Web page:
While increasing extreme daytime heat is one of the clearest signs of a warming climate, low temperatures have also been increasing. In many cases, nighttime low temperatures are increasing more rapidly than daytime high temperatures.
Take the first half of 2017, the second hottest start to the year on record for the U.S. From January-June, the contiguous U.S. average low temperature has ranked as the second warmest on record, while the average high temperature has been the fifth hottest over that period.
The trend is also revealed in the behavior of record-setting daily temperatures this year. According to NOAA, there have been 62% more warm daily low temperature records (962) than warm daily high temperature records (591). Last year saw the warmest average low temperature recorded in the U.S. while the average high came in as the third-warmest on record. According to Guy Walton, who tracks long term temperature records from NOAA, there have been 18% more hot daily low temperature records than hot daily high temperature records since the 1970s.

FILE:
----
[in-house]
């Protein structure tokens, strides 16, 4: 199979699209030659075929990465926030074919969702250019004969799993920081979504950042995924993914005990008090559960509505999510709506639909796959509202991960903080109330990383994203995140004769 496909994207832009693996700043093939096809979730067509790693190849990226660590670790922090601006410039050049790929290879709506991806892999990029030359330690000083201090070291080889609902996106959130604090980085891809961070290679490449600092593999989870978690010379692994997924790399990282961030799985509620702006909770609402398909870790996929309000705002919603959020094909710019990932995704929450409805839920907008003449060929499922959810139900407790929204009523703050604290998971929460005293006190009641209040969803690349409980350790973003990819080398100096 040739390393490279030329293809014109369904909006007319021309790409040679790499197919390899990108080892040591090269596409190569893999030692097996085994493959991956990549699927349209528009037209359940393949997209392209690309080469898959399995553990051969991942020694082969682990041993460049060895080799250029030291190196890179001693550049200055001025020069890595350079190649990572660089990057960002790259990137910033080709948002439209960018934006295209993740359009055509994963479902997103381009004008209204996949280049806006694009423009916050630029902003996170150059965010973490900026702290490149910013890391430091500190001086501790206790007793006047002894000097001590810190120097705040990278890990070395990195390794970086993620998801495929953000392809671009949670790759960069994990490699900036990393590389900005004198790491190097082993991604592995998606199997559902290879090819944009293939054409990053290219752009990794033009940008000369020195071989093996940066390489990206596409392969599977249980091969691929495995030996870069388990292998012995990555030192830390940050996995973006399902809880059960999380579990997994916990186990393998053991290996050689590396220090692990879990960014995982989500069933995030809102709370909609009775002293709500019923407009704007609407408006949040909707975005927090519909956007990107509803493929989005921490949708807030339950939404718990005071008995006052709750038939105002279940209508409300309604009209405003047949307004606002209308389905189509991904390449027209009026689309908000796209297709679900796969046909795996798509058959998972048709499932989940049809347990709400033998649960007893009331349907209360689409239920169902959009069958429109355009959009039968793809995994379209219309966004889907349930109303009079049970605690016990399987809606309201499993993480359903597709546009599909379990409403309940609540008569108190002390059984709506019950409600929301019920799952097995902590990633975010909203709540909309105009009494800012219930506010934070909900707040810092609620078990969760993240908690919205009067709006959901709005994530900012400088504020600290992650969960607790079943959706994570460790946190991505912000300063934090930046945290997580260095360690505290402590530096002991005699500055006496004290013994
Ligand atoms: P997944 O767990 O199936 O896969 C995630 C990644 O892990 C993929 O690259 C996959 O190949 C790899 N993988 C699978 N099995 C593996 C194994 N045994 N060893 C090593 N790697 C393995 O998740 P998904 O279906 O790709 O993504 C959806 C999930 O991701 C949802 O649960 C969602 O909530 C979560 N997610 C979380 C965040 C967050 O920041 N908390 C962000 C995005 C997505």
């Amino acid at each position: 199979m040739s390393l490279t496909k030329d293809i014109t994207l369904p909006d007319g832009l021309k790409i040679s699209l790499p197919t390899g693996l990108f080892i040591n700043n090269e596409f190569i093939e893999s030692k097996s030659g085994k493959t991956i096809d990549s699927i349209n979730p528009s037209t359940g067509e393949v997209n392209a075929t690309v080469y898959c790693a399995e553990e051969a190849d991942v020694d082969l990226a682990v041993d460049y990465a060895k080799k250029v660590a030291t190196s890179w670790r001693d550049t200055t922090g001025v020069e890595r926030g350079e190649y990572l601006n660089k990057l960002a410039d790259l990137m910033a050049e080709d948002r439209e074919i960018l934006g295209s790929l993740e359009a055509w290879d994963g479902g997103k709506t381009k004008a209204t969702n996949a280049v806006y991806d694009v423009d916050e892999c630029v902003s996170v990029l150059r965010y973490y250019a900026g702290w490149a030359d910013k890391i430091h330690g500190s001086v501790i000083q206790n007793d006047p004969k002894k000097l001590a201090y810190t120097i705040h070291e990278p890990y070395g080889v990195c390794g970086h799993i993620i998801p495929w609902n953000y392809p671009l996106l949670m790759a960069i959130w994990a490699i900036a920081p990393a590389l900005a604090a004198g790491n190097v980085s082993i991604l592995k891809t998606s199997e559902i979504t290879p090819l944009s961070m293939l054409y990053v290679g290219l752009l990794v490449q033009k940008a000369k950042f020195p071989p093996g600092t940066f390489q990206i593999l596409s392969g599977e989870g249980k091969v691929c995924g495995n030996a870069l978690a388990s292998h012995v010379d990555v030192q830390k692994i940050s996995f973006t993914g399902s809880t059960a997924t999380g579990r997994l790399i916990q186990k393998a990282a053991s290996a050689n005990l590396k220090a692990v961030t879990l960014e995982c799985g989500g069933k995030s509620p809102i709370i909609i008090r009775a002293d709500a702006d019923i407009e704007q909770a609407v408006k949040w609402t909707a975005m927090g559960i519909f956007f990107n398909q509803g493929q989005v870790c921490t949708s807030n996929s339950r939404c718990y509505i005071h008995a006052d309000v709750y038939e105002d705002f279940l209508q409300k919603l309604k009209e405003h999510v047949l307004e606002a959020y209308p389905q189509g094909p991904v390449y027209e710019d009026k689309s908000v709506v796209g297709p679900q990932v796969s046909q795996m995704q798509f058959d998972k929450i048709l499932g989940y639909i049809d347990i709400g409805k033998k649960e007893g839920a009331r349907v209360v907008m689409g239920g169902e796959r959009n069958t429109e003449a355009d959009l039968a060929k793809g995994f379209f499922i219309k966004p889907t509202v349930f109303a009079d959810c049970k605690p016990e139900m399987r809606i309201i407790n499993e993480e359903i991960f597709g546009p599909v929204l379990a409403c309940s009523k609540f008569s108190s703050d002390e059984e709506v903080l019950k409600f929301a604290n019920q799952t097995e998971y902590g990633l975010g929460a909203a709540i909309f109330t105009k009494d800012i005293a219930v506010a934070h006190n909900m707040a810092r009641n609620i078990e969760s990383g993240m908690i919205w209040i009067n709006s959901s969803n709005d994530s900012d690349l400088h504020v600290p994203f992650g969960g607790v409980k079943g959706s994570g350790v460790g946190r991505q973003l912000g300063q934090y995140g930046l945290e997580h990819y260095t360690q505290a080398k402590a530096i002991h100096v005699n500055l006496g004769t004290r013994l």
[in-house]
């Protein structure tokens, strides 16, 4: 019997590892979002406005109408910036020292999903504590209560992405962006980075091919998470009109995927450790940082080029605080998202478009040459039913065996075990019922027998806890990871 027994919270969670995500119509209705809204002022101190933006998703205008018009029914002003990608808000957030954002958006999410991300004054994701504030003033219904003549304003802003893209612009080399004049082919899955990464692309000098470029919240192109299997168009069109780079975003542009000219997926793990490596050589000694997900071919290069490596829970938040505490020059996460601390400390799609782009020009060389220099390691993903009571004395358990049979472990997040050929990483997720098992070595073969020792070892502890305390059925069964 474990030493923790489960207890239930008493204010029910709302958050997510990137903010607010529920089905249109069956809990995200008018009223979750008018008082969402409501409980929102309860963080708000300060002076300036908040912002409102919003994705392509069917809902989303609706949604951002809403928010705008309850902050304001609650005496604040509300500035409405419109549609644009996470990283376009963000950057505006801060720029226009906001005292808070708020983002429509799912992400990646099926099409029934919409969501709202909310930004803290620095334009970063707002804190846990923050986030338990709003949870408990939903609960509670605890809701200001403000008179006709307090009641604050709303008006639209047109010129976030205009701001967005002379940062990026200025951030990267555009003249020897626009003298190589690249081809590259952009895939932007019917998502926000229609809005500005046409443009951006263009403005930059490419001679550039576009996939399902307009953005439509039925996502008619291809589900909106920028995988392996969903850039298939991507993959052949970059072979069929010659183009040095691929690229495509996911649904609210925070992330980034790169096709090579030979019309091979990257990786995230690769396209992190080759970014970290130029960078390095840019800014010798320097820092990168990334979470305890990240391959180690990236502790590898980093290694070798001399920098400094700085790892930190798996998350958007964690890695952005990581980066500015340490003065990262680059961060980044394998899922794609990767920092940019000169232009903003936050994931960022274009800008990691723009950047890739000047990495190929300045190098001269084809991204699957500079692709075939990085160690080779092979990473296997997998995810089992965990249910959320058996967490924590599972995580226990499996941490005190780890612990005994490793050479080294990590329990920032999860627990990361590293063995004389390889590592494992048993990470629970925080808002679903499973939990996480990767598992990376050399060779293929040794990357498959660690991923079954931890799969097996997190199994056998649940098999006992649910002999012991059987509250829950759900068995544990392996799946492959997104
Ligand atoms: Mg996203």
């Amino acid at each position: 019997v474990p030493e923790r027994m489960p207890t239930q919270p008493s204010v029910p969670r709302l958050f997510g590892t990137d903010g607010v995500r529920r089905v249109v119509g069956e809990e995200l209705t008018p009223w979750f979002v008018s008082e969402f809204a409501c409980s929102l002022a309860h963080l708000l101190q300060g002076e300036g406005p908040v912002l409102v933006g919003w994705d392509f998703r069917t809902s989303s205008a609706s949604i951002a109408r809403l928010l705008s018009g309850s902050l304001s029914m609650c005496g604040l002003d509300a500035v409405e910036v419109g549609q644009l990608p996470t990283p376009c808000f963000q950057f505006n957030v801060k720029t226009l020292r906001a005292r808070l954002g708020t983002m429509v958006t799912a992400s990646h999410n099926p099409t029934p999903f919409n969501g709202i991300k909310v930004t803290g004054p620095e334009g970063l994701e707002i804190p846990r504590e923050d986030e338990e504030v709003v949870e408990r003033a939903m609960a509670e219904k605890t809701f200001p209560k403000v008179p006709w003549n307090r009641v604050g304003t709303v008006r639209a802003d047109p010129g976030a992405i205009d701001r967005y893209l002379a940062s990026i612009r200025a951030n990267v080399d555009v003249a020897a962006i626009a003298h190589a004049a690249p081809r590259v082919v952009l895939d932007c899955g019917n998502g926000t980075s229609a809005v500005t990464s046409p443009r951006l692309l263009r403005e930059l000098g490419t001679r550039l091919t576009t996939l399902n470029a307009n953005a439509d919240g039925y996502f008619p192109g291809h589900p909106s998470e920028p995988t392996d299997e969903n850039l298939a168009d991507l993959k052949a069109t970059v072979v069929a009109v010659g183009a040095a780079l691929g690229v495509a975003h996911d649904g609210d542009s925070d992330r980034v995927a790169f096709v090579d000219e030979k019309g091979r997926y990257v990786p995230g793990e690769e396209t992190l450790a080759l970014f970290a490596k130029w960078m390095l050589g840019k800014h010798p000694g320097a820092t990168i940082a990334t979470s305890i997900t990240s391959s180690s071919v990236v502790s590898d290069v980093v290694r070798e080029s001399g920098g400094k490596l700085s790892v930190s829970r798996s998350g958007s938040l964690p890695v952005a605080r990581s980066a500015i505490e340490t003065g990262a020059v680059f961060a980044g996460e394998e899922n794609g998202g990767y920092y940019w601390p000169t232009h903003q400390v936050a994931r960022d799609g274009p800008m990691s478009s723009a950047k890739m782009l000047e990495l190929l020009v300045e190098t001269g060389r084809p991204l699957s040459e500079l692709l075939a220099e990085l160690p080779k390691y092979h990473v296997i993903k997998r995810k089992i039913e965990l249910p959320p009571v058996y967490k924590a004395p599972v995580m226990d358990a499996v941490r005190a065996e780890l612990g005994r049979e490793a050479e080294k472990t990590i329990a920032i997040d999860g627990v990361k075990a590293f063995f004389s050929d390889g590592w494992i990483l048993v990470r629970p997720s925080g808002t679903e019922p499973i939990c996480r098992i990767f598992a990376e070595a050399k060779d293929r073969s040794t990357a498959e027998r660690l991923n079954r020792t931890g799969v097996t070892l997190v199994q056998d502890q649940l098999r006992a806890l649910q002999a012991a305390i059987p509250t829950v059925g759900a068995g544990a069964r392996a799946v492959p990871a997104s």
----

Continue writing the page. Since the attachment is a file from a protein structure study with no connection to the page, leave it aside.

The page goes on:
While the urban heat island helps raise temperatures in cities, warmer nights have been observed in both rural and urban areas. That points to the role of long-term warming driven by greenhouse gases being added to the atmosphere.
During the summer, warmer nights mean there’s less time to recover from the heat of the day. That raises the risk of heat related illness during a heat wave. They can also increase the demand for air conditioning, adding to cooling costs and putting more stress on the electrical grid. Warmer nights during the spring and fall shift the annual dates of the first and last freeze, which can affect the growing season, agricultural practices, and ultimately, the price of produce at the supermarket.
Note: This week’s Climate Matters is a follow-up to our 2015 statewide analyses on warming summer nights (here), in which we examined how much warming has occurred in each state since 1970.